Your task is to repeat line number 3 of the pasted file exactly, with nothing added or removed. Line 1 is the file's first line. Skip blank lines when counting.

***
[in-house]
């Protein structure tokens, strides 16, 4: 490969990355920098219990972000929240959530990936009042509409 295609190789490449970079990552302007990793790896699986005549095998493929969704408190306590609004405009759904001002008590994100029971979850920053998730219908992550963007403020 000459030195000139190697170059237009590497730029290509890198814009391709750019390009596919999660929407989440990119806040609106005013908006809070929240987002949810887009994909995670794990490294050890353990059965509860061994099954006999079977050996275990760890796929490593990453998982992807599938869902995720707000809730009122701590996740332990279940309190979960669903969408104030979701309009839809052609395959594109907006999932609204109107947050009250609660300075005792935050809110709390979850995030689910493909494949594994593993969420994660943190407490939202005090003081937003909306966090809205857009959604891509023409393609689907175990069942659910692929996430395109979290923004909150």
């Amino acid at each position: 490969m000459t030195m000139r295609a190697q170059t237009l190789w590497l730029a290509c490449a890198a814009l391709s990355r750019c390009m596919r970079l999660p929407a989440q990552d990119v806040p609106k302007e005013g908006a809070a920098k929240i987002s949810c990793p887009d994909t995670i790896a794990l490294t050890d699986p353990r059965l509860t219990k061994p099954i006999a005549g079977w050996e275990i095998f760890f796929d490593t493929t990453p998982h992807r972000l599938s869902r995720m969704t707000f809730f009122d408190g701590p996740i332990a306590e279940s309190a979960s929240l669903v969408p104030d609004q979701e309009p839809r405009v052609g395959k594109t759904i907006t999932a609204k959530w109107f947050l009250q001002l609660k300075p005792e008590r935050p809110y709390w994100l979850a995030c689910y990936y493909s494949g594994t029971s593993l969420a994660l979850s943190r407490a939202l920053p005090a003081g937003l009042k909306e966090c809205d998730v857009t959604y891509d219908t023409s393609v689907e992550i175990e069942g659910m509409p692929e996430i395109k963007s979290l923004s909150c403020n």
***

């Amino acid at each position: 490969m000459t030195m000139r295609a190697q170059t237009l190789w590497l730029a290509c490449a890198a814009l391709s990355r750019c390009m596919r970079l999660p929407a989440q990552d990119v806040p609106k302007e005013g908006a809070a920098k929240i987002s949810c990793p887009d994909t995670i790896a794990l490294t050890d699986p353990r059965l509860t219990k061994p099954i006999a005549g079977w050996e275990i095998f760890f796929d490593t493929t990453p998982h992807r972000l599938s869902r995720m969704t707000f809730f009122d408190g701590p996740i332990a306590e279940s309190a979960s929240l669903v969408p104030d609004q979701e309009p839809r405009v052609g395959k594109t759904i907006t999932a609204k959530w109107f947050l009250q001002l609660k300075p005792e008590r935050p809110y709390w994100l979850a995030c689910y990936y493909s494949g594994t029971s593993l969420a994660l979850s943190r407490a939202l920053p005090a003081g937003l009042k909306e966090c809205d998730v857009t959604y891509d219908t023409s393609v689907e992550i175990e069942g659910m509409p692929e996430i395109k963007s979290l923004s909150c403020n």